Random Thoughts:

  • Talon, Maggie, and Fang get new designs here, and they all work, to a degree.  For some reason, the characters have been adopted outfits reminiscent of super-hero costumes, which are not only to a degree inexplicable, but also play to the character designers’ weaknesses.  Talon’s in particular, has an especially over-designed collar.  That said, when it comes to their actual bodies, their new designs are a marked improvement, looking distinctive and dignified.  Except for Fang.  😛
  • Talon’s stride when he enters Xanatos’ office is hilarious and I love it to bits.
  • I mentioned in my “Triceraton Wars” essay that I could only recall two instances in children’s western animation in which a character asks to be killed.  I had forgotten about this moment, which while not quite the same thing, has the distinction of not being tied to concrete solvable circumstances.
  • Although it’s less important in the greater scheme of things  idea that everyone knows precisely where the Labyrinth is strikes me as a bit of a cheat.  Yes, Goliath should know it exists, and there’s plenty of reason for Elisa to know as well.  For everyone to know precisely where it is, and for everyone to independently and correctly come to the conclusion that that’s the only lab Goliath would know about, feels like a couple of steps too far.
  • ETA: This episode features a preview of one of my least favorite characters in the series, mopey sad-sack Brooklyn.  Yes, you’re single, and gargoyle and mutate women just aren’t into you.  Frankly, I don’t give a damn.  Fortunately, it’s only a small part of the episode, and nothing compared to what we’ll get in “Clan-Building”….

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7 Responses to Unwound: “The Cage”

  1. Ian says:

    It’s interesting to note that both this and the last TMNT episode to be reviewed featured scenes where the heroes kidnapped bad guys. Their tones and approaches could not be more different, though, in large part because the stakes are utterly dissimilar.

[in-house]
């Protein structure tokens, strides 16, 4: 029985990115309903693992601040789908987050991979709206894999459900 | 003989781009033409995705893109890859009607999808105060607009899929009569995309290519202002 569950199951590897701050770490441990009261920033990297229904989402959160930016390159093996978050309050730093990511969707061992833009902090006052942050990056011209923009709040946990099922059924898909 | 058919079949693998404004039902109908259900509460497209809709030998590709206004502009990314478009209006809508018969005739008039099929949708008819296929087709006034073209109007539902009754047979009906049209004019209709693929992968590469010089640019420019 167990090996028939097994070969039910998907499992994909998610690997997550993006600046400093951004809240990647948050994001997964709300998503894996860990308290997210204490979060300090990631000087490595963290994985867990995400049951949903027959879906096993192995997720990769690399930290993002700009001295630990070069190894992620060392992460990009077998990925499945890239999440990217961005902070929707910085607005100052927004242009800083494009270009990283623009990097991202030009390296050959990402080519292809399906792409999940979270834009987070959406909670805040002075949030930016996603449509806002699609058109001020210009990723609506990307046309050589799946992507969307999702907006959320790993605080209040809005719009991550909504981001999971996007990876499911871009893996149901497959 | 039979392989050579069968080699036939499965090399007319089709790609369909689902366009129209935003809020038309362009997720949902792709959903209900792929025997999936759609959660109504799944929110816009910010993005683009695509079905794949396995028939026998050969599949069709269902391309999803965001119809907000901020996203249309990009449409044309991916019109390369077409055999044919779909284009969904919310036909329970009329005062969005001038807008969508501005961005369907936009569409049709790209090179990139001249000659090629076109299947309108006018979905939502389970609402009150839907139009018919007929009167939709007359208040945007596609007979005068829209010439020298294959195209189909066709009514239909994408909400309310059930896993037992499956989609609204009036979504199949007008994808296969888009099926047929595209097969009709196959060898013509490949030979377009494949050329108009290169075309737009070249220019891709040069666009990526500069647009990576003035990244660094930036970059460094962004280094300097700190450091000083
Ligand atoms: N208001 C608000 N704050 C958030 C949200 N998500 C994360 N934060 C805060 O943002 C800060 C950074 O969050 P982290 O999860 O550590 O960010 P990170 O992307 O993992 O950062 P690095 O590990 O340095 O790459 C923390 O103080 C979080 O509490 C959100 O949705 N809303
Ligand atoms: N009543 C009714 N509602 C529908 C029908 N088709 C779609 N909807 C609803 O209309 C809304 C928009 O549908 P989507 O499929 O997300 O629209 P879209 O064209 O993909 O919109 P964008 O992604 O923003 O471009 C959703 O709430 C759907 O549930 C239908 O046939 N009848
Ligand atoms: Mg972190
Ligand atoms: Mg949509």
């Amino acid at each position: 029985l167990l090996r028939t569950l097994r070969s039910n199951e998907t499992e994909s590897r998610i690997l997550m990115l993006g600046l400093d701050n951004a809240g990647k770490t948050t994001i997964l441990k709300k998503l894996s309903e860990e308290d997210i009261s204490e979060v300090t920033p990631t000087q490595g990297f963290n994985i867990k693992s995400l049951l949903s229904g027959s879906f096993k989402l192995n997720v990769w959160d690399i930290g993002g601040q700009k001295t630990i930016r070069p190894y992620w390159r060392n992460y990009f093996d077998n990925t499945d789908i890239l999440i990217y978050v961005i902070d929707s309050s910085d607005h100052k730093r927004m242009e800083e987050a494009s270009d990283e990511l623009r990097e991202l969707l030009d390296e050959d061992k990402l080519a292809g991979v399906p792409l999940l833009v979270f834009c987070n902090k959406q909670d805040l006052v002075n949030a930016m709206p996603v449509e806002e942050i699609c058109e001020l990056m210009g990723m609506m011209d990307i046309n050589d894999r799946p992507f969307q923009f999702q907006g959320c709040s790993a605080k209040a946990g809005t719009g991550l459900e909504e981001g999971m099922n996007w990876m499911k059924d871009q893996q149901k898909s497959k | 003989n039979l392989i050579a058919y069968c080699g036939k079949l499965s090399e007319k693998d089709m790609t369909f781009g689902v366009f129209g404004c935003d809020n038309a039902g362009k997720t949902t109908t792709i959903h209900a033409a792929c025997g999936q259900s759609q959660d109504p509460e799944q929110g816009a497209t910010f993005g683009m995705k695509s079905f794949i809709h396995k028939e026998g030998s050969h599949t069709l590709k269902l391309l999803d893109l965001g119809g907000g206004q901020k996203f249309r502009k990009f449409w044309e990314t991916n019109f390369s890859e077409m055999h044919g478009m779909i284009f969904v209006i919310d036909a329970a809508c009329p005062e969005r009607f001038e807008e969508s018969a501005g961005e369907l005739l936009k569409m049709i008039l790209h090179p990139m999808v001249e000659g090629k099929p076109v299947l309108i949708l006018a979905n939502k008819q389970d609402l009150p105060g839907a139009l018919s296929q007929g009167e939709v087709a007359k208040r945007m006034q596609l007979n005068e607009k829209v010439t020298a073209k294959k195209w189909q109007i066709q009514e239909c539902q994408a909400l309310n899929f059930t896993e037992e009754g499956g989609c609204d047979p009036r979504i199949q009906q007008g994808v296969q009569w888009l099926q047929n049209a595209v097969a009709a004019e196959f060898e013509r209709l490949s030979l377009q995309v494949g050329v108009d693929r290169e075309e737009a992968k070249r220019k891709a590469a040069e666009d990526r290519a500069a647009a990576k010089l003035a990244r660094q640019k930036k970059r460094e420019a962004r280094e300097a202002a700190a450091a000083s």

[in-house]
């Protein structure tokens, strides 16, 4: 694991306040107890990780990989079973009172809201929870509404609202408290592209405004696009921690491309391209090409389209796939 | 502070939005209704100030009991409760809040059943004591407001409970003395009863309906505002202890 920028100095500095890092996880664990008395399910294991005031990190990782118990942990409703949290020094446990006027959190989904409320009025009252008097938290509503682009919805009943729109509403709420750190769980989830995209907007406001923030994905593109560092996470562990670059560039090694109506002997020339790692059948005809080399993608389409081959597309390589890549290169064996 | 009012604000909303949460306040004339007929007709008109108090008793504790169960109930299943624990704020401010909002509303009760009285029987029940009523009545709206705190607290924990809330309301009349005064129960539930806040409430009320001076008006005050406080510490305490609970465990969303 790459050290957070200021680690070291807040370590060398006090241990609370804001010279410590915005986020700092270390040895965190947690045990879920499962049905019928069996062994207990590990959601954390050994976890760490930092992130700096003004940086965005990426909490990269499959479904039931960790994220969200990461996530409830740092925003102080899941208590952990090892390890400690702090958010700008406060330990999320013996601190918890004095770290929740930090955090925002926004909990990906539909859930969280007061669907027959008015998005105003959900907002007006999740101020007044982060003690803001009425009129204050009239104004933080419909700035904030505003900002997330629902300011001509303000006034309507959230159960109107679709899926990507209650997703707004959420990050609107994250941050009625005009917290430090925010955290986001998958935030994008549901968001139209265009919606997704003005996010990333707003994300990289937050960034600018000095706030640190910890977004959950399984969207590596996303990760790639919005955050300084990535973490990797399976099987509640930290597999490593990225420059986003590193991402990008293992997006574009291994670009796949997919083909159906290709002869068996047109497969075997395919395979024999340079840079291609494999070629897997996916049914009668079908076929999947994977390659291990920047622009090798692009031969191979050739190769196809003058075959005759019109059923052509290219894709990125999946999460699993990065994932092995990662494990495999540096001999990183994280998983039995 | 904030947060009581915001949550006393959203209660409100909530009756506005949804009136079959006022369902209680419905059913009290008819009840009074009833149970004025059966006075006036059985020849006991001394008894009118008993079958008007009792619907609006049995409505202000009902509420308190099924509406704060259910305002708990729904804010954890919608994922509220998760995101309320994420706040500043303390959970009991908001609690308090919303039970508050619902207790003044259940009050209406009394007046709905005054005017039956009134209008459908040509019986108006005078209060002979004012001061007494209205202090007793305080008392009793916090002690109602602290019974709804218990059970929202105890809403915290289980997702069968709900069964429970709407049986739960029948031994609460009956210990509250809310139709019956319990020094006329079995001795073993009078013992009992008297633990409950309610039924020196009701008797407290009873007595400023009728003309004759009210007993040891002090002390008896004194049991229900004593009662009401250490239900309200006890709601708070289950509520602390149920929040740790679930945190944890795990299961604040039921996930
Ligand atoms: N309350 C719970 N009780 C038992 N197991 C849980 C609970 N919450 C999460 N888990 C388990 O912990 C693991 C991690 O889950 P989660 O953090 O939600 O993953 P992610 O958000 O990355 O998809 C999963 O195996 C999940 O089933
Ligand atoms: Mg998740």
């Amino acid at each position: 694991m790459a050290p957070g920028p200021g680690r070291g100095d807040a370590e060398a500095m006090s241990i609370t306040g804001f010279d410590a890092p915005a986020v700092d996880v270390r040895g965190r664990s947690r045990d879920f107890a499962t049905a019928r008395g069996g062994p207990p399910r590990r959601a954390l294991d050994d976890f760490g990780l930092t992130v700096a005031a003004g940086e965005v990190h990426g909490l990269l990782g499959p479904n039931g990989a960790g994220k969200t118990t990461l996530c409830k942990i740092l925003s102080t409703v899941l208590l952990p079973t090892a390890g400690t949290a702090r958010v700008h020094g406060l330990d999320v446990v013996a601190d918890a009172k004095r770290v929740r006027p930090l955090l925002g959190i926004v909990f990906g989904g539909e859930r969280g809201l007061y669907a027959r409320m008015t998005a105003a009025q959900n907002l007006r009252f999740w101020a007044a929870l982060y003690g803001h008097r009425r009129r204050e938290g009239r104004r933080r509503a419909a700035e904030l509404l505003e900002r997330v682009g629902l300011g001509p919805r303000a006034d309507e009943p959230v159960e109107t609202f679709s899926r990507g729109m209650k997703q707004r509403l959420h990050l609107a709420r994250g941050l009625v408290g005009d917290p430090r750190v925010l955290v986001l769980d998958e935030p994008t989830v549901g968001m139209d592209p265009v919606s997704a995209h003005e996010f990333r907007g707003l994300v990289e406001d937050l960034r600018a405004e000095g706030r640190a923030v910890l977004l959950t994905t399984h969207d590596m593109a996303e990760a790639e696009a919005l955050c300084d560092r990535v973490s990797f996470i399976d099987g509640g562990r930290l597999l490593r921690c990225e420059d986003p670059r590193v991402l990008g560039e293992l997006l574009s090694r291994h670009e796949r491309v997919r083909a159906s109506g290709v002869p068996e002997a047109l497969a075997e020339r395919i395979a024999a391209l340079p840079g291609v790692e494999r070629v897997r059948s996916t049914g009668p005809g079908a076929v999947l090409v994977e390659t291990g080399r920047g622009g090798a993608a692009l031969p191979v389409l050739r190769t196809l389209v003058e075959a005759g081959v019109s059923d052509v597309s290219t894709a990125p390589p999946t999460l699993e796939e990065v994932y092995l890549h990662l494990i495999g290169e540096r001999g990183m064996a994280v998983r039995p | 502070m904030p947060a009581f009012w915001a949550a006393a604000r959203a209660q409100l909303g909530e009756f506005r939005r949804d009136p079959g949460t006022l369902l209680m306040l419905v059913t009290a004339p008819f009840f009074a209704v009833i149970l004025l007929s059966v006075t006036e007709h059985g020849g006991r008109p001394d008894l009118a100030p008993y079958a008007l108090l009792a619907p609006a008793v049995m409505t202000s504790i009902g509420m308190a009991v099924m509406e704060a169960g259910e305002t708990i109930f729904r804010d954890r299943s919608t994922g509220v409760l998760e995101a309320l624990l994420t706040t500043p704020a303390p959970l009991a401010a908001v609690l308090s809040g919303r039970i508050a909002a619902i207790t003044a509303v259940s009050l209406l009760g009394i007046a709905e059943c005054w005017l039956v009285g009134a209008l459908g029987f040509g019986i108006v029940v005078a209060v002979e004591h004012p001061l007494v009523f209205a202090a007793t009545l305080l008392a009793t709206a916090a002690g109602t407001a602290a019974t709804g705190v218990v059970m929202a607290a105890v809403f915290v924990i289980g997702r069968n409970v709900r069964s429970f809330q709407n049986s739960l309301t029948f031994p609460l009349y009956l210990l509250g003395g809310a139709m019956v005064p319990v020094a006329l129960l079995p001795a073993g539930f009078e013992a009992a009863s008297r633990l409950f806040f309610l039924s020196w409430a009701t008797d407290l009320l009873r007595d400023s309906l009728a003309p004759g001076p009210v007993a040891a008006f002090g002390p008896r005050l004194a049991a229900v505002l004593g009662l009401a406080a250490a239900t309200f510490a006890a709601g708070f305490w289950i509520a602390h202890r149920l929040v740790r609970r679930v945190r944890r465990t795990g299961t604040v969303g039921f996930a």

2. I find it really interesting to compare Goliath’s behavior in this episode to his behavior in the past. It’s a bit abrupt, yes, but even though Goliath actually takes the more irrational action in kidnapping Sevarius – who, by the way, I enjoy so very much more in this, his second life – as you point out, he cops to it when Elisa calls him out on the ludicrously of it and to me, there seems to be SOME sense of self-awareness on his part. As I admit, it IS a little abrupt, but to me, significantly less so than Talon’s turnaround. Goliath even says to Elisa, “Yeah, I knew it was stupid, I just didn’t know what to do, cause you were so upset…” Talon just kind of goes, “whoops, oh well.”

    I’ve often wondered too, if some of the actual mutation had to do with the extremeness of the mutates’ behavior. I would imagine that becoming part Jungle Cat would have a certain effect on one’s equilibrium. Maybe that’s giving the episode and the writing too much slack, but I can’t help but wonder all the same.

    I, too, love Talon’s hasty walk into Xanatos’ office. I’m amazed it made it to air, honestly.

    I also like how we see Vinny as the security guard in this episode as well.

  3. Ian says: